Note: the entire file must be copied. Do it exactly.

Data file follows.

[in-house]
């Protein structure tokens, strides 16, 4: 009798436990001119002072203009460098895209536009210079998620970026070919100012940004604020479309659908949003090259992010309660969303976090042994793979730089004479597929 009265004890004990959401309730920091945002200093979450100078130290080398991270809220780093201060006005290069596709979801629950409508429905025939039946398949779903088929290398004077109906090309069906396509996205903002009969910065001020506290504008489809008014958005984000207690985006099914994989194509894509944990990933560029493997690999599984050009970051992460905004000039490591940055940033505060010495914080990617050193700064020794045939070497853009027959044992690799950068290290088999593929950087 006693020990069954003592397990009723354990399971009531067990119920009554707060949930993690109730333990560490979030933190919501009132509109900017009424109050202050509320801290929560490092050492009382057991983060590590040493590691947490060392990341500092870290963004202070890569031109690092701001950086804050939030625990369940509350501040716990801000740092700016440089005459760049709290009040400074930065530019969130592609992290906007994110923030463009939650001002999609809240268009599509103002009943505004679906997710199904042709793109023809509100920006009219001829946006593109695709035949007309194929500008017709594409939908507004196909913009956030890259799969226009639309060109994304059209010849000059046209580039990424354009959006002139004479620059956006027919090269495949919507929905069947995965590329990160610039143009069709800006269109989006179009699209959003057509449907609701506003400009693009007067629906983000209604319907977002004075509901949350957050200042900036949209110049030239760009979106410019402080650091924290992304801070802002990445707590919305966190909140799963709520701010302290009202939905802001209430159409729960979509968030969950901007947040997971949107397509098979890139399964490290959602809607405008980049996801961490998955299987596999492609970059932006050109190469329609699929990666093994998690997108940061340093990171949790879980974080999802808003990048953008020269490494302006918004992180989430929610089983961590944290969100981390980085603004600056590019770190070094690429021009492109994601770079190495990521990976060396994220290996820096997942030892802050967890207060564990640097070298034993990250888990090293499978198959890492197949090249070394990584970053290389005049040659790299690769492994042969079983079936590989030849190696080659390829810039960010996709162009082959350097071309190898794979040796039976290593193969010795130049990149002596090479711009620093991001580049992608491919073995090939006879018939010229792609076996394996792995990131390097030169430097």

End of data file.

[in-house]
């Protein structure tokens, strides 16, 4: 009798436990001119002072203009460098895209536009210079998620970026070919100012940004604020479309659908949003090259992010309660969303976090042994793979730089004479597929 009265004890004990959401309730920091945002200093979450100078130290080398991270809220780093201060006005290069596709979801629950409508429905025939039946398949779903088929290398004077109906090309069906396509996205903002009969910065001020506290504008489809008014958005984000207690985006099914994989194509894509944990990933560029493997690999599984050009970051992460905004000039490591940055940033505060010495914080990617050193700064020794045939070497853009027959044992690799950068290290088999593929950087 006693020990069954003592397990009723354990399971009531067990119920009554707060949930993690109730333990560490979030933190919501009132509109900017009424109050202050509320801290929560490092050492009382057991983060590590040493590691947490060392990341500092870290963004202070890569031109690092701001950086804050939030625990369940509350501040716990801000740092700016440089005459760049709290009040400074930065530019969130592609992290906007994110923030463009939650001002999609809240268009599509103002009943505004679906997710199904042709793109023809509100920006009219001829946006593109695709035949007309194929500008017709594409939908507004196909913009956030890259799969226009639309060109994304059209010849000059046209580039990424354009959006002139004479620059956006027919090269495949919507929905069947995965590329990160610039143009069709800006269109989006179009699209959003057509449907609701506003400009693009007067629906983000209604319907977002004075509901949350957050200042900036949209110049030239760009979106410019402080650091924290992304801070802002990445707590919305966190909140799963709520701010302290009202939905802001209430159409729960979509968030969950901007947040997971949107397509098979890139399964490290959602809607405008980049996801961490998955299987596999492609970059932006050109190469329609699929990666093994998690997108940061340093990171949790879980974080999802808003990048953008020269490494302006918004992180989430929610089983961590944290969100981390980085603004600056590019770190070094690429021009492109994601770079190495990521990976060396994220290996820096997942030892802050967890207060564990640097070298034993990250888990090293499978198959890492197949090249070394990584970053290389005049040659790299690769492994042969079983079936590989030849190696080659390829810039960010996709162009082959350097071309190898794979040796039976290593193969010795130049990149002596090479711009620093991001580049992608491919073995090939006879018939010229792609076996394996792995990131390097030169430097």